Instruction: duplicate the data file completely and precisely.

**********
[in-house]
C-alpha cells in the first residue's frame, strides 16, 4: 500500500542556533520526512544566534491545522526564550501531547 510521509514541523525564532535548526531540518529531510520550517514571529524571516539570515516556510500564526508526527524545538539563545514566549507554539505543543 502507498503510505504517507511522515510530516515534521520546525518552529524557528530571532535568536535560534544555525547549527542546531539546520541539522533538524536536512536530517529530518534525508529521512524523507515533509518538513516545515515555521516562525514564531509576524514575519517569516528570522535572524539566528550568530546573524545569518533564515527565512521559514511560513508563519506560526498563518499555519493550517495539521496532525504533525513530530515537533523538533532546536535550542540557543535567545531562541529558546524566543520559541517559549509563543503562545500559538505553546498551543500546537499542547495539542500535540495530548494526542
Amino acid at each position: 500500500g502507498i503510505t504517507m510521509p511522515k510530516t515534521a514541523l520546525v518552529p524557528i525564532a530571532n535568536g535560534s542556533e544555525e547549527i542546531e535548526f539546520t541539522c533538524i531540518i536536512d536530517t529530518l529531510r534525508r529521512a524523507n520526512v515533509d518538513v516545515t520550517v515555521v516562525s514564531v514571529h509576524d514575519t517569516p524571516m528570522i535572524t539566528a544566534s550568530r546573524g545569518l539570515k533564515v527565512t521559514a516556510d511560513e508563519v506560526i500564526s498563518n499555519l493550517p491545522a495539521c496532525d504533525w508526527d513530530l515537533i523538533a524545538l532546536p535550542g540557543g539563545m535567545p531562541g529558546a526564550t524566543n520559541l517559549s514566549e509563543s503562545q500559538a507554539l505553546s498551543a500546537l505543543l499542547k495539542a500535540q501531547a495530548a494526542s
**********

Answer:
[in-house]
C-alpha cells in the first residue's frame, strides 16, 4: 500500500542556533520526512544566534491545522526564550501531547 510521509514541523525564532535548526531540518529531510520550517514571529524571516539570515516556510500564526508526527524545538539563545514566549507554539505543543 502507498503510505504517507511522515510530516515534521520546525518552529524557528530571532535568536535560534544555525547549527542546531539546520541539522533538524536536512536530517529530518534525508529521512524523507515533509518538513516545515515555521516562525514564531509576524514575519517569516528570522535572524539566528550568530546573524545569518533564515527565512521559514511560513508563519506560526498563518499555519493550517495539521496532525504533525513530530515537533523538533532546536535550542540557543535567545531562541529558546524566543520559541517559549509563543503562545500559538505553546498551543500546537499542547495539542500535540495530548494526542
Amino acid at each position: 500500500g502507498i503510505t504517507m510521509p511522515k510530516t515534521a514541523l520546525v518552529p524557528i525564532a530571532n535568536g535560534s542556533e544555525e547549527i542546531e535548526f539546520t541539522c533538524i531540518i536536512d536530517t529530518l529531510r534525508r529521512a524523507n520526512v515533509d518538513v516545515t520550517v515555521v516562525s514564531v514571529h509576524d514575519t517569516p524571516m528570522i535572524t539566528a544566534s550568530r546573524g545569518l539570515k533564515v527565512t521559514a516556510d511560513e508563519v506560526i500564526s498563518n499555519l493550517p491545522a495539521c496532525d504533525w508526527d513530530l515537533i523538533a524545538l532546536p535550542g540557543g539563545m535567545p531562541g529558546a526564550t524566543n520559541l517559549s514566549e509563543s503562545q500559538a507554539l505553546s498551543a500546537l505543543l499542547k495539542a500535540q501531547a495530548a494526542s